is for kids, workshops are for the Belly dancer, and there are
plenty of them coming up. Teachers and students make their little
lists on what they would like to receive from them and we will
do whatever it takes to get the best.
difference between a Christmas gift and a workshop though, is
that in the worse case scenario, you can always return your
gift and change it for something else, but… What do you do with
a workshop that didn’t suit you? It can become a waste of time
and money for both ends.
recommendations for teachers and students on workshops: how to
approach them and what to expect.
accurate with your workshop topic and description - When
eager students get their hands on the festival schedule or log
in for the first time on the festival website, sometimes all
they have is the instructor’s picture, a title, and a description.
Nothing else. Even if a title like “Dancing like a Goddess”
sounds excellent, it gives no idea what the workshop is about.
If this is a workshop about stage presence, say it. Sometimes
the student will not have a chance to talk to the instructor
before hand; so they will welcome all the information they can
aware of the level you are teaching to - If you said
your workshop is “all levels welcome” you have to be balanced.
Offer a workshop that is challenging to both ends and everybody
can learn something. If you prefer a workshop just for more
advanced students, then be sure to say “Intermediate to advanced
students only”. Bogus descriptions like “Dancers with a bit
of experience” are not very useful. What is a “bit” anyway?
all the material you offered - For many of us, a specific
workshop with a particular teacher is a “once in a lifetime”
experience so we will be very excited about it. If the teacher’s
description said that will be covering “X” amount of topics,
cover them, as much as you can. It is understandable things
can change last minute or some changes have to be done considering
your students needs but at least, if changes are needed, be
sure the main topic is always covered. When planning your workshop
consider how much time you use at your class. Are you always
struggling to cover all of what you wanted to coverin class?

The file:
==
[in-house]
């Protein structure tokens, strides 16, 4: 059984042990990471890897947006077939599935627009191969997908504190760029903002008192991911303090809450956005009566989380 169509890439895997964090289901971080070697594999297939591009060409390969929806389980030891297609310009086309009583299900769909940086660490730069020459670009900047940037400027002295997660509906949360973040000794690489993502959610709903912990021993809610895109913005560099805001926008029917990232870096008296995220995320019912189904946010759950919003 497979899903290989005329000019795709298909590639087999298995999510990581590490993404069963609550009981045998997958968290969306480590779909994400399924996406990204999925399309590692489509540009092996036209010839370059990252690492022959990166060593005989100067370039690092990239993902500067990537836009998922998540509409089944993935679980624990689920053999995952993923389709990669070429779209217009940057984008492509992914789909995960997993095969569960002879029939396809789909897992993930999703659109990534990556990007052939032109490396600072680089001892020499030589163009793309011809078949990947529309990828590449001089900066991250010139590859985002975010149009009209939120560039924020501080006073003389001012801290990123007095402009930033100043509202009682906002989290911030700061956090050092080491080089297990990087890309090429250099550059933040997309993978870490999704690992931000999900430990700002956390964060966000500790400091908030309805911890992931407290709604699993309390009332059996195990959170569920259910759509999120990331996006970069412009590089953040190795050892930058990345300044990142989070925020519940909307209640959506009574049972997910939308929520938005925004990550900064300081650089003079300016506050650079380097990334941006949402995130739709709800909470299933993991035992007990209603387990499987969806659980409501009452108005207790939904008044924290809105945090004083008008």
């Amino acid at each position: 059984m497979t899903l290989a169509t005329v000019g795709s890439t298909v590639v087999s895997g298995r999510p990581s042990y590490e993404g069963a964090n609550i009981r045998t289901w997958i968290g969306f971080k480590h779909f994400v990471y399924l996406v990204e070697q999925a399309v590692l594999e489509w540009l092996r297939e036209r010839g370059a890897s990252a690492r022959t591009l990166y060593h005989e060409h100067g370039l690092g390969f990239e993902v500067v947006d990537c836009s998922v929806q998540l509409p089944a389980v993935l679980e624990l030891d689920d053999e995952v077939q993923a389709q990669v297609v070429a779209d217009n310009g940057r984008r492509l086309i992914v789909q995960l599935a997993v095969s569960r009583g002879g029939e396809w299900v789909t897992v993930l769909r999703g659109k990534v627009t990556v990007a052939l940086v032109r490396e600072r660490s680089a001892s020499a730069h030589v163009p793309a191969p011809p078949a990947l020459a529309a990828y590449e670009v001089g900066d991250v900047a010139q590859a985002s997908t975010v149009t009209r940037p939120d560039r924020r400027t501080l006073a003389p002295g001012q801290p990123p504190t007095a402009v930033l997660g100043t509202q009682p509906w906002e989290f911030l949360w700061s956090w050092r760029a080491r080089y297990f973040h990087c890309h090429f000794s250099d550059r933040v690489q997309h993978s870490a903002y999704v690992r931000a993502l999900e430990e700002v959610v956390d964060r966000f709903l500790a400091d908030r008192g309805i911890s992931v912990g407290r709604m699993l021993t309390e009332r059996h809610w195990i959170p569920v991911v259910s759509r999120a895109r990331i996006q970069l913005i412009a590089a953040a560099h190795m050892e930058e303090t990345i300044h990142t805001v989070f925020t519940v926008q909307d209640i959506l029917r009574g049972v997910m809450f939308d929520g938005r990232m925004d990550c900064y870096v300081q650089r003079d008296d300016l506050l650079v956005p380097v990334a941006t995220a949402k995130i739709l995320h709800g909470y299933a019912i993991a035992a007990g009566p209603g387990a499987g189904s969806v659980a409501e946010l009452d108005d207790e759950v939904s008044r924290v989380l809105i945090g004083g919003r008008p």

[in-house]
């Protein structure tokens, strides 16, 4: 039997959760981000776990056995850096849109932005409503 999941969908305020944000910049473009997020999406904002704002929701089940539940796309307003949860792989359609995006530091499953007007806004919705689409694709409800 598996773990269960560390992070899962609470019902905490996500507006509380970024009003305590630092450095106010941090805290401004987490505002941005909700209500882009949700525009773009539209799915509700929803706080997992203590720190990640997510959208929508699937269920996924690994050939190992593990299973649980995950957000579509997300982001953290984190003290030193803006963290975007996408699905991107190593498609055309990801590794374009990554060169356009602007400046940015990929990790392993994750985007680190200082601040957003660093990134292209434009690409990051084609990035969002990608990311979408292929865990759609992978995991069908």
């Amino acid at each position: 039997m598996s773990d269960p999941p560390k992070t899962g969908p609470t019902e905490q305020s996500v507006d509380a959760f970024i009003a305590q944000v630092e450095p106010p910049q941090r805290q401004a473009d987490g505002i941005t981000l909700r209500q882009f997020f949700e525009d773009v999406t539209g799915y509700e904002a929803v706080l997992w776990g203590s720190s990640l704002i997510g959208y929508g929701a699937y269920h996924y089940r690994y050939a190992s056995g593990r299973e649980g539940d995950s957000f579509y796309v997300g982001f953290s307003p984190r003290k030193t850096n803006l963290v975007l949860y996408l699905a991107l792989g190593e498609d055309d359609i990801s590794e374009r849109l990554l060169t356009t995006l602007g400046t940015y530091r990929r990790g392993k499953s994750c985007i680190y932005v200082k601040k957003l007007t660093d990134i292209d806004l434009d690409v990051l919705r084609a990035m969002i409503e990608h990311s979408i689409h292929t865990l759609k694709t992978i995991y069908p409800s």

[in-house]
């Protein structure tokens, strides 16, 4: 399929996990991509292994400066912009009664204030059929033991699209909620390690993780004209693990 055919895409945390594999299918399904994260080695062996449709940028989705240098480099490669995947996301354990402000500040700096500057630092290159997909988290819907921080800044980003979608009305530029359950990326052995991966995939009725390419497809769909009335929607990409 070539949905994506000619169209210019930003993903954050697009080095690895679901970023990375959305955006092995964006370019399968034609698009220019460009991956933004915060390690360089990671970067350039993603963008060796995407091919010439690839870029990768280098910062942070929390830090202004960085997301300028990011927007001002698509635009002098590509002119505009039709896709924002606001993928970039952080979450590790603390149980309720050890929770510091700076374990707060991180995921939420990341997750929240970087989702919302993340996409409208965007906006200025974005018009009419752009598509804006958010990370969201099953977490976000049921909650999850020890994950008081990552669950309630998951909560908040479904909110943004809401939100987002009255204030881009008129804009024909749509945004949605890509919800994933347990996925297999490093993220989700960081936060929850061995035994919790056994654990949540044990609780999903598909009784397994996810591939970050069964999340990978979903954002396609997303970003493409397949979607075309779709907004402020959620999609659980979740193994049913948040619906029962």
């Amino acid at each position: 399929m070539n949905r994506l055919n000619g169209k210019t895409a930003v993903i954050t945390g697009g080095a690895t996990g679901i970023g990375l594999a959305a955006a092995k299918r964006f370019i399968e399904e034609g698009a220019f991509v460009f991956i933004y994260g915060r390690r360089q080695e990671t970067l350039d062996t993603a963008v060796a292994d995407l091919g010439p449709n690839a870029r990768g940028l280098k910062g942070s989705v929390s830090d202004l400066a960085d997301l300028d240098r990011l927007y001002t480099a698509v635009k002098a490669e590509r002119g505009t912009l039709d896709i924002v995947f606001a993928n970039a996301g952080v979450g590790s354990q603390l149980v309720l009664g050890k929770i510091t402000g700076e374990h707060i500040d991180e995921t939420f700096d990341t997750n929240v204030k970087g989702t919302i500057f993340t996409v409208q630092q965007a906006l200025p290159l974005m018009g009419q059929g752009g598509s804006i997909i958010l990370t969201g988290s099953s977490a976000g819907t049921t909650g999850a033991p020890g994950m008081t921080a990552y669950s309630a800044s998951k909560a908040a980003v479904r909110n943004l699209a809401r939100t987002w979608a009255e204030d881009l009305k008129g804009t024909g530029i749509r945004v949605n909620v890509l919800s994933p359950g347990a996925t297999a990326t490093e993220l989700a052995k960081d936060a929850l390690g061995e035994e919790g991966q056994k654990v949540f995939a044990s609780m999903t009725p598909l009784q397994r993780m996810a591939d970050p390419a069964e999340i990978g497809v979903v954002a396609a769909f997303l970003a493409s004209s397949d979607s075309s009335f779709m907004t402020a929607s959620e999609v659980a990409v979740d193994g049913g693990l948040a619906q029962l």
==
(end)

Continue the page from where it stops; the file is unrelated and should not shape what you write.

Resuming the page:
Then you should consider fewer topics. Do you always have too
much spare time? Maybe adding some drills or a longer choreography
might help. It is very disappointing to go to a “crunched” workshop
or a “diluted” one.
is a workshop, not a class - Workshops should cover
a specific topic so you can cover all the major concerns people
have on that topic, specific techniques to approach it, and
a hands-on-experience time so you can practice those new concepts.
Be sure you have these elements. Also, most of the students
never had a class with you, so even they might know your dancing
style they don’t know your teaching style. Your regular weekly
class knows what you mean but your workshop attendants might
just be there, staring blankly at you, trying to figure you
welcoming - Workshops are an excellent opportunity for
dancers to explore other styles. It is very normal for a “Tribal”
dancer to take an “Egyptian” workshop because they want to go
back to the original roots of this art, or a “Turkish” who wants
some new edge and takes a “Gothic” workshop. As a teacher,
if you are deeply into the style you embraced, do not talk trash
about other styles. First of all this is not professional,
and it is highly disrespectful. If your comments can be taken
the wrong way, just do not share them. "One drop of
honey attracts more bees than a barrel of vinegar."
a little research - If you can, try to do a little research
about the workshop you will be attending or you are interested